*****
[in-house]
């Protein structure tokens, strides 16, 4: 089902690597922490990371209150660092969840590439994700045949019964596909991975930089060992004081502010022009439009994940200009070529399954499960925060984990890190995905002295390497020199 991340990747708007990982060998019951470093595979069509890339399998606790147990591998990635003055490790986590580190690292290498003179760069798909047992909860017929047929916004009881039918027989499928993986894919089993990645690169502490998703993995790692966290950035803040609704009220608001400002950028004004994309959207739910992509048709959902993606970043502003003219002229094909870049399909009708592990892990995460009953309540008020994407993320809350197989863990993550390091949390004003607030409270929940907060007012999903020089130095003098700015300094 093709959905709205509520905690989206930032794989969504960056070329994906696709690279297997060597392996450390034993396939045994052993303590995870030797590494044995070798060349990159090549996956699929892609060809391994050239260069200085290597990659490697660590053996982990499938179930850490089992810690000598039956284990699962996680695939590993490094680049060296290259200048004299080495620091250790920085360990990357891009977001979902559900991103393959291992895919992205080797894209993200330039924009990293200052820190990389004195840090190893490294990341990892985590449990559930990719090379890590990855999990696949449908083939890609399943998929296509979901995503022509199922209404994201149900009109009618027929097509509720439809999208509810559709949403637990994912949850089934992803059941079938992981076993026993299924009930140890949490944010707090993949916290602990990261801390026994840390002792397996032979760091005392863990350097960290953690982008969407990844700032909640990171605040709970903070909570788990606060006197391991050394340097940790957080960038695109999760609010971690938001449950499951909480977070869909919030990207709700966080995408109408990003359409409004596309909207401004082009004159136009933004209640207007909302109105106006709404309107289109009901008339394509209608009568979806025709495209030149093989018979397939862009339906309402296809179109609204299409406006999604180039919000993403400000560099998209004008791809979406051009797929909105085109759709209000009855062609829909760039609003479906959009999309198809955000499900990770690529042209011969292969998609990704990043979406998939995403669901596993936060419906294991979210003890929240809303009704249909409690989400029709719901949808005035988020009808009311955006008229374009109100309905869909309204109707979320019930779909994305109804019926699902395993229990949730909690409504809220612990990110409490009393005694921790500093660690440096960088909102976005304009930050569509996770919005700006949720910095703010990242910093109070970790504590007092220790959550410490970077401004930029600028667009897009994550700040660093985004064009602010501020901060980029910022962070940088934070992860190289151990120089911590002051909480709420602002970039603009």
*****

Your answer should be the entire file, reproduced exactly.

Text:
[in-house]
């Protein structure tokens, strides 16, 4: 089902690597922490990371209150660092969840590439994700045949019964596909991975930089060992004081502010022009439009994940200009070529399954499960925060984990890190995905002295390497020199 991340990747708007990982060998019951470093595979069509890339399998606790147990591998990635003055490790986590580190690292290498003179760069798909047992909860017929047929916004009881039918027989499928993986894919089993990645690169502490998703993995790692966290950035803040609704009220608001400002950028004004994309959207739910992509048709959902993606970043502003003219002229094909870049399909009708592990892990995460009953309540008020994407993320809350197989863990993550390091949390004003607030409270929940907060007012999903020089130095003098700015300094 093709959905709205509520905690989206930032794989969504960056070329994906696709690279297997060597392996450390034993396939045994052993303590995870030797590494044995070798060349990159090549996956699929892609060809391994050239260069200085290597990659490697660590053996982990499938179930850490089992810690000598039956284990699962996680695939590993490094680049060296290259200048004299080495620091250790920085360990990357891009977001979902559900991103393959291992895919992205080797894209993200330039924009990293200052820190990389004195840090190893490294990341990892985590449990559930990719090379890590990855999990696949449908083939890609399943998929296509979901995503022509199922209404994201149900009109009618027929097509509720439809999208509810559709949403637990994912949850089934992803059941079938992981076993026993299924009930140890949490944010707090993949916290602990990261801390026994840390002792397996032979760091005392863990350097960290953690982008969407990844700032909640990171605040709970903070909570788990606060006197391991050394340097940790957080960038695109999760609010971690938001449950499951909480977070869909919030990207709700966080995408109408990003359409409004596309909207401004082009004159136009933004209640207007909302109105106006709404309107289109009901008339394509209608009568979806025709495209030149093989018979397939862009339906309402296809179109609204299409406006999604180039919000993403400000560099998209004008791809979406051009797929909105085109759709209000009855062609829909760039609003479906959009999309198809955000499900990770690529042209011969292969998609990704990043979406998939995403669901596993936060419906294991979210003890929240809303009704249909409690989400029709719901949808005035988020009808009311955006008229374009109100309905869909309204109707979320019930779909994305109804019926699902395993229990949730909690409504809220612990990110409490009393005694921790500093660690440096960088909102976005304009930050569509996770919005700006949720910095703010990242910093109070970790504590007092220790959550410490970077401004930029600028667009897009994550700040660093985004064009602010501020901060980029910022962070940088934070992860190289151990120089911590002051909480709420602002970039603009």